Let There Be Light
It wouldn’t be a late-spring Missouri evening without May beetles (June bugs) flying clumsily around porch lights, crash-landing on their backs, waving their legs helplessly. But these beetles may not be the only ones joining the party at the porch light. Many insects are attracted to lights at night. Click beetles and noctuid moths are just two examples of others you might find high-flying at night or crash-landed by morning.
You’re My Blue-Eyed Bloom
Blue-eyed Mary, one of the few Missouri wildflowers that is truly blue, is in bloom. This beauty is just one of many wildflowers dotting the landscape. May is a great time to get out and discover Missouri’s wildflowers. For more information, visit short.mdc.mo.gov/Zri.
Go On a Fish Watch
Spring and early summer is a great time to observe the activities of fish because many species are spawning. During spawning, they are often concentrated in shallow water, show bright spawning colors, and exhibit territorial defense, nest construction, courtship, and parental care. Tips for viewing: approach cautiously, try using binoculars, avoid creating vibrations that can be transferred to water, maintain a low profile so you’re not silhouetted against the sky, use polarized sunglasses to reduce solar reflections, try it on quiet days when there’s no wind to break up the water surface. For help identifying Missouri fish while you’re out, visit short.mdc.mo.gov/4Jm.
Special Event: Prairie Day
Saturday, May 14, 8 a.m.–4 p.m.
3860 East 02 Road, El Dorado Springs, MO 64744
No registration required. Call 417-876-5226 for more information.
Early morning bird hike starts at 8 a.m. Prairie booths and exhibits open from 10 a.m. to 4 p.m. Activities include grazing tours/wagon rides, prairie walks/bee surveys, aquatic demo, atlatl throwing, archery, flintknapping, bird station, plants, pollinators, and insects, amphibians and reptiles, skulls, and furs. Presentation on bird conservation. Concessions by St. Clair County Cattlemen’s Association from 11 a.m. to 1 p.m.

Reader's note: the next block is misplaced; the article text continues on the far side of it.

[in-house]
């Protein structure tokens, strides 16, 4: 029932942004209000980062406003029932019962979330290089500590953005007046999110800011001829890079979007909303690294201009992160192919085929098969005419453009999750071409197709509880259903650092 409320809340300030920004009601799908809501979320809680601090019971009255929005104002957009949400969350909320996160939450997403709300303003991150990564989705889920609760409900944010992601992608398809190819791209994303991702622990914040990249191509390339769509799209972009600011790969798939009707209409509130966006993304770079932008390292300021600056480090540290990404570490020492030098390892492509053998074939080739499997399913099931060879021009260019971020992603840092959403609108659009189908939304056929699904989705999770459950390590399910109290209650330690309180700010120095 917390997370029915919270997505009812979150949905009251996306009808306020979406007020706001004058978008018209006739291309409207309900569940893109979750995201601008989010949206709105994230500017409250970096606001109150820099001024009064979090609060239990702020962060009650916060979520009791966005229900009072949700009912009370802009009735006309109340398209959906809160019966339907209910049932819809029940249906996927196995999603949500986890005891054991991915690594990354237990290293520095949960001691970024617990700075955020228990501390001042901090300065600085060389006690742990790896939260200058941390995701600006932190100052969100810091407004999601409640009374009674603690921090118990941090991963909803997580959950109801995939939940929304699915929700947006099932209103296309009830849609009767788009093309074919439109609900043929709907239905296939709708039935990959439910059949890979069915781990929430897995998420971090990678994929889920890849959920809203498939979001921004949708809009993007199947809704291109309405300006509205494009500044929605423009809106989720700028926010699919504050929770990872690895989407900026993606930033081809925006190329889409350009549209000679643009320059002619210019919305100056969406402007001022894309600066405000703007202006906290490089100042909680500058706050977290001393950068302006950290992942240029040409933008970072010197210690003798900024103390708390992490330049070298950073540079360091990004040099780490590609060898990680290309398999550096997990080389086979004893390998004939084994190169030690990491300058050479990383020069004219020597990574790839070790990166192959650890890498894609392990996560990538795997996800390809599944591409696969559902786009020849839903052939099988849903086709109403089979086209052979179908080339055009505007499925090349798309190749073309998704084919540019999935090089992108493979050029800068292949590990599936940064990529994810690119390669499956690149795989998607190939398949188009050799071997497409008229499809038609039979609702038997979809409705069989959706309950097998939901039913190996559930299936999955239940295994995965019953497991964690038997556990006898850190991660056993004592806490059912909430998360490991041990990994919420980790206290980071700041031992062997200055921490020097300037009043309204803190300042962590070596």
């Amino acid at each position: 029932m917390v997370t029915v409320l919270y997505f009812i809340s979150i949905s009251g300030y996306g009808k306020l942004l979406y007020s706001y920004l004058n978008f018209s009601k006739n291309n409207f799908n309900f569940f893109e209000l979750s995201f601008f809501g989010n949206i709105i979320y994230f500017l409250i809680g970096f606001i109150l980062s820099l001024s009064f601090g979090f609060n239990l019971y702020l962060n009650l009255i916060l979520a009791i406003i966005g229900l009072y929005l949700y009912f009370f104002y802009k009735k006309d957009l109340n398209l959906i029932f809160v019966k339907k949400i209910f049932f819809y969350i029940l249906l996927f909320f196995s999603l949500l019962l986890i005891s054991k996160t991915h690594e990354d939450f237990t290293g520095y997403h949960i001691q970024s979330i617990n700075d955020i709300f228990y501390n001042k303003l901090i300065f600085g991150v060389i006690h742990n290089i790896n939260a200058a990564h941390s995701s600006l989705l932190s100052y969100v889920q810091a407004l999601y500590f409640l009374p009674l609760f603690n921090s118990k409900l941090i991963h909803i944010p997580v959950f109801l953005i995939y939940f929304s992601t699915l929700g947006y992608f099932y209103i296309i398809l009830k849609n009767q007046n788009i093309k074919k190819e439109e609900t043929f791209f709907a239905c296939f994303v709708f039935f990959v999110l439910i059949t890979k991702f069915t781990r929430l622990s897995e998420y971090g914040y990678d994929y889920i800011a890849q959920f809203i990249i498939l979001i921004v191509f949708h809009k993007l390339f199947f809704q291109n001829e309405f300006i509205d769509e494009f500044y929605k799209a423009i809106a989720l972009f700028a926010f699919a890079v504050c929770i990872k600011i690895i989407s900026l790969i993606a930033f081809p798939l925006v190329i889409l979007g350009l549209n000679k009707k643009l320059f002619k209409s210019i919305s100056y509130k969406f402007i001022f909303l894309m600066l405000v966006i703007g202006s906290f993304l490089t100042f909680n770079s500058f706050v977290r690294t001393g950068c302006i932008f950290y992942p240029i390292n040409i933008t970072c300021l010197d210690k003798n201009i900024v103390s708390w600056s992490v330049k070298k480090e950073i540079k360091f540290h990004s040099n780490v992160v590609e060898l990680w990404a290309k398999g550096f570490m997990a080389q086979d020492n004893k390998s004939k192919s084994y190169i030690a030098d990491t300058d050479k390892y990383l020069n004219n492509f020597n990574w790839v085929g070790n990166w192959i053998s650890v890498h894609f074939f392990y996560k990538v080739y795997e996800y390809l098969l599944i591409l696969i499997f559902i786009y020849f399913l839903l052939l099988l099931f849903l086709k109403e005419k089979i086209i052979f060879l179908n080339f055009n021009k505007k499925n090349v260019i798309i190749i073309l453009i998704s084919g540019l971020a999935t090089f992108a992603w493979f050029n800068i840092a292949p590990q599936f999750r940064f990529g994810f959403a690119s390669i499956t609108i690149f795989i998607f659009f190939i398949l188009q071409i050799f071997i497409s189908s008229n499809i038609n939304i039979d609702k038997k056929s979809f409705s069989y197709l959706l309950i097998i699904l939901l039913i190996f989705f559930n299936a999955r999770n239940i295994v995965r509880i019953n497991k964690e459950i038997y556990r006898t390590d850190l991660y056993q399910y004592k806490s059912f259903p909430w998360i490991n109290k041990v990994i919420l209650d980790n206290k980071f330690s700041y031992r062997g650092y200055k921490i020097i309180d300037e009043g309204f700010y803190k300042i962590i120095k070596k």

Native Plants: FLOWERAMA
Saturday, May 7, 1–3:30 p.m.
Cape Girardeau Conservation Nature Center
2289 County Park Drive, Cape Girardeau, MO 63701
No registration required; for more information, call 573-290-5218
The bees know it, the butterflies know it, but do you? Come see just how amazing Missouri is in bloom as we celebrate the colors, shapes, and scents of our native flowers. This event is perfect for all ages, with crafts for adults and kids, games, garden tours with our naturalists, and much more. You are welcome to dress in your flowery best and buzz on by for a bloomin’ good time. For those participating in Cape Girardeau CNC’s “A Year in Color,” this program will earn green plants bead.
Find more events in your area at mdc.mo.gov/events.
3 Things You Can Do to Help Pollinators
- Plant Natives: Native plants are a food source for bees, butterflies, and other pollinators. Add plants like common milkweed, showy goldenrod, and prairie blazing star to your landscape.
- Keep it Blooming: Keep something in bloom each season. Some species bloom all year, others only in April and May, still others in July and August. Learn more at mdc.mo.gov/monarch.
- Get Involved: Protect native grasslands, provide nesting places, and become a wildlife gardener. To learn how, visit GrowNative.org.
Natural Events to See This Month
Here’s what’s going on in the natural world.
- Plains spadefoots emerge to breed.
- Hoary bats are commonly seen in May.
- Common nighthawks arrive in May.
- Orangethroat darter spawning concludes.
- Scarlet cups appear. Do not eat.
This Issue's Staff
Editor - Angie Daly Morfeld
Associate Editor - Larry Archer
Photography Editor - Cliff White
Staff Writer - Kristie Hilgedick
Staff Writer - Joe Jerek
Staff Writer – Dianne Van Dien
Designer - Shawn Carey
Designer - Marci Porter
Photographer - Noppadol Paothong
Photographer - David Stonner
Circulation - Laura Scheuler